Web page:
Facebook is still accessible in Thailand despite a deadline passing for it to remove material the authorities had deemed critical of the monarchy.
The social media giant had been given until 10:00 local time (04:00 GMT) to remove 131 pages that Thailand said violated its strict lese-majeste laws.
More than 100 people have been charged under the law since the military coup three years ago.
Authorities had threatened legal action and a complete shutdown of Facebook.
After the deadline, the secretary-general of the Thai telecom regulator Takorn Tantasith told reporters that criminal court orders had already been issued for 34 pages and authorities were seeking court orders for the other 97 web pages.
However, the documents have not been sent to Facebook yet, added Mr Takorn from the National Broadcasting and Telecommunication Commission (NBTC), which means the pages are still accessible in Thailand.
Analysis: Jonathan Head, BBC News, Bangkok, Thailand
Thais are among the biggest users of Facebook in Asia, with thousands of small businesses here relying on it as their main marketing tool.
If the government carries out its threat to prosecute Facebook, and even to force local internet service providers to block it, there will be a public outcry.
However, the government seems determined to ensure that no material it deems damaging to the monarchy is visible in Thailand, despite the challenge of doing this in an open economy, and in the digital information age.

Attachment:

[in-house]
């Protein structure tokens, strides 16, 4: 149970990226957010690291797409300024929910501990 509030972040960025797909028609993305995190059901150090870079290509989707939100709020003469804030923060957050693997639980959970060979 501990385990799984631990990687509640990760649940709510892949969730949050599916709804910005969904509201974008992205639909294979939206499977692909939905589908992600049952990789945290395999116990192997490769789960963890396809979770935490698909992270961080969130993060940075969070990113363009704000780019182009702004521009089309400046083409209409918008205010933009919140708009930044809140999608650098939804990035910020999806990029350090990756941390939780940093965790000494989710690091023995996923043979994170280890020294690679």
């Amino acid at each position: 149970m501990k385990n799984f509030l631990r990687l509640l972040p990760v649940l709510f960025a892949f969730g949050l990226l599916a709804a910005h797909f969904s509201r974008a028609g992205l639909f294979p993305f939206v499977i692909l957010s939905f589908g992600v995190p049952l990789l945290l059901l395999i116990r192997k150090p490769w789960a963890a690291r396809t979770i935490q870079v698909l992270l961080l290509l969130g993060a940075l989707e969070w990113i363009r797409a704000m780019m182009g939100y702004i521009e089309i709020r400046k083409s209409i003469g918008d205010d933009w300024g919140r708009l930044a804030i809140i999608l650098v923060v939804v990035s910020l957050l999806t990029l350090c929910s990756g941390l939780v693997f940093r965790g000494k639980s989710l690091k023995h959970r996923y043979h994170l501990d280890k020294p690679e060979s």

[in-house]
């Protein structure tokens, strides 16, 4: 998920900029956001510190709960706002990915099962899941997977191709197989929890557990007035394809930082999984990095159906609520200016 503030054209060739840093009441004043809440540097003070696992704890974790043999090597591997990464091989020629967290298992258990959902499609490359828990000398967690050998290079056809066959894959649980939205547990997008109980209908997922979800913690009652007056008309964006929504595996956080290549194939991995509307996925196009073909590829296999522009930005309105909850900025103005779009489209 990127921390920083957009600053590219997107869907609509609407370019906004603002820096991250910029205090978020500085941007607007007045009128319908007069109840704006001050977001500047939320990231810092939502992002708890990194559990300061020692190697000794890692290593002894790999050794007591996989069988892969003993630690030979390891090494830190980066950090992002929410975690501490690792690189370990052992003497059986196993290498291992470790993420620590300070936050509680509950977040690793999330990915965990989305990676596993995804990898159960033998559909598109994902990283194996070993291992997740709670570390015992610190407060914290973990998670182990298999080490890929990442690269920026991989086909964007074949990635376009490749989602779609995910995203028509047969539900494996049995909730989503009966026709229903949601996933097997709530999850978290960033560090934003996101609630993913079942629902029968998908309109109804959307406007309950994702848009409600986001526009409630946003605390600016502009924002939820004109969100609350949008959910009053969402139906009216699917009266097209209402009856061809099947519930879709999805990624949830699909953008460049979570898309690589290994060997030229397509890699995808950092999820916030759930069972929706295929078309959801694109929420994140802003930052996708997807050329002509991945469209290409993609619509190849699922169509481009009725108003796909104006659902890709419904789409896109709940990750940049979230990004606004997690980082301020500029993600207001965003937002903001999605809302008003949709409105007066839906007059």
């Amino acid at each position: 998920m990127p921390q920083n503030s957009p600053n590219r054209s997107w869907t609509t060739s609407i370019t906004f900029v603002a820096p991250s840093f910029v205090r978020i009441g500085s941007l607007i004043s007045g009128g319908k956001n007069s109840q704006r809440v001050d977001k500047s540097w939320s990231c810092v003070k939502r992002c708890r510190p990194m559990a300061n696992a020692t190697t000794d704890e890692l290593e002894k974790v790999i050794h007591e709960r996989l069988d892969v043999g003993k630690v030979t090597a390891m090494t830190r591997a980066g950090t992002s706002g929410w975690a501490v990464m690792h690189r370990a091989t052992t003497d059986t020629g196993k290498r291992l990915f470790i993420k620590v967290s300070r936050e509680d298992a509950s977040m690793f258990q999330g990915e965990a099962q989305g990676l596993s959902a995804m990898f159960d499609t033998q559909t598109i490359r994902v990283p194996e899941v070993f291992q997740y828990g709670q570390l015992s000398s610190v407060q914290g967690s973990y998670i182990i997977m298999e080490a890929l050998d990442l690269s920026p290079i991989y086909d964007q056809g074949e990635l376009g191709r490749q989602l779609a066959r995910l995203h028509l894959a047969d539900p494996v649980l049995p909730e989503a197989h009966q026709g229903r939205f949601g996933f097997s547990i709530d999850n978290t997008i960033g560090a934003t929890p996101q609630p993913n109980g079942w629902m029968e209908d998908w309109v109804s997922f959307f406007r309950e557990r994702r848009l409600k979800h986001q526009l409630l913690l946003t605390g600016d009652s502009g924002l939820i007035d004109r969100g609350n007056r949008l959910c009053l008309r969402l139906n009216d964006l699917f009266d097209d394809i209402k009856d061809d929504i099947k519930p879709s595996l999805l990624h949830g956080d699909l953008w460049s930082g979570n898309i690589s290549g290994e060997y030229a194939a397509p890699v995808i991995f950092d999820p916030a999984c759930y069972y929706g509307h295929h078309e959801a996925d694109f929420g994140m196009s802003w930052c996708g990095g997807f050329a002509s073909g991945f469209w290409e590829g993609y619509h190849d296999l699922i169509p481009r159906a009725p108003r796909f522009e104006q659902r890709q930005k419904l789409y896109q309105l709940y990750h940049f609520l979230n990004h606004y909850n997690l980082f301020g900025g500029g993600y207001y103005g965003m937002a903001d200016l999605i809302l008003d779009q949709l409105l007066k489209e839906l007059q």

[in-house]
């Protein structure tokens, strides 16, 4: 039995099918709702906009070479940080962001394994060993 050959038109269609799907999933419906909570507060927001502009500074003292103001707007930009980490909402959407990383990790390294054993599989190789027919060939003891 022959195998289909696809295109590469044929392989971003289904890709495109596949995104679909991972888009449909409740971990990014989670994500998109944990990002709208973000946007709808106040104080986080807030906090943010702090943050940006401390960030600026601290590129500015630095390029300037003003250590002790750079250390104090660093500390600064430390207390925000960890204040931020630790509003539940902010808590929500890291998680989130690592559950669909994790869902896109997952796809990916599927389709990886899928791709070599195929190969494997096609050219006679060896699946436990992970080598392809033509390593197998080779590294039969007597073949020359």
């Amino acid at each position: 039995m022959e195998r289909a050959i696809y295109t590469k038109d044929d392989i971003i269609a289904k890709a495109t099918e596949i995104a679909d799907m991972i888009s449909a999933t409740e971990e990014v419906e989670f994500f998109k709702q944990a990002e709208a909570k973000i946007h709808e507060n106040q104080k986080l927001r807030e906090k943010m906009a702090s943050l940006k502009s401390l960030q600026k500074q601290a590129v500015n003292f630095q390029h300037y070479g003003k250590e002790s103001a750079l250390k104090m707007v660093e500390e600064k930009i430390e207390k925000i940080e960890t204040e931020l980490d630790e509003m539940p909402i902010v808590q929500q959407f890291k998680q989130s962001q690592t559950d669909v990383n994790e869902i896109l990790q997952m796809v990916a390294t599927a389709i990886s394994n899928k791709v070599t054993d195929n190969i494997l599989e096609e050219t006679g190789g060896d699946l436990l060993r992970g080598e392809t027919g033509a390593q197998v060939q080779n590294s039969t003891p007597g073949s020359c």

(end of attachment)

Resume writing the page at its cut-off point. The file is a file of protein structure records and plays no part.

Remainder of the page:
It is especially sensitive about photographs of the new King Maha Vajiralongkorn which have been circulated by some critics of the monarchy.
The king, who succeeded his father last December, has had a colourful personal life, although the severe lese-majeste law makes any discussion of the monarchy impossible inside Thailand.
Thailand’s lese-majeste laws explained
In 2015, when Facebook set up an office in Thailand, it said 34 million Thais were using Facebook every month, and that they posted three times more than the global average.
Most social media monitoring companies predict the number of users in Thailand has grown significantly since then.
The firm has previously said it carefully scrutinises requests made by governments wanting to restrict content.
If it determines the content does violate local laws it makes it unavailable in the country and notifies people who try to access it.
In May 2014, days after the military coup, Thailand blocked access to Facebook, with the Information Communications Technology Ministry saying the order came from the military. The military denied this.
The military government has increased censorship of online content since coming to power – especially criticism of the royal family.
Last month it banned Thais making any contact or sharing content from three outspoken critics of the monarchy.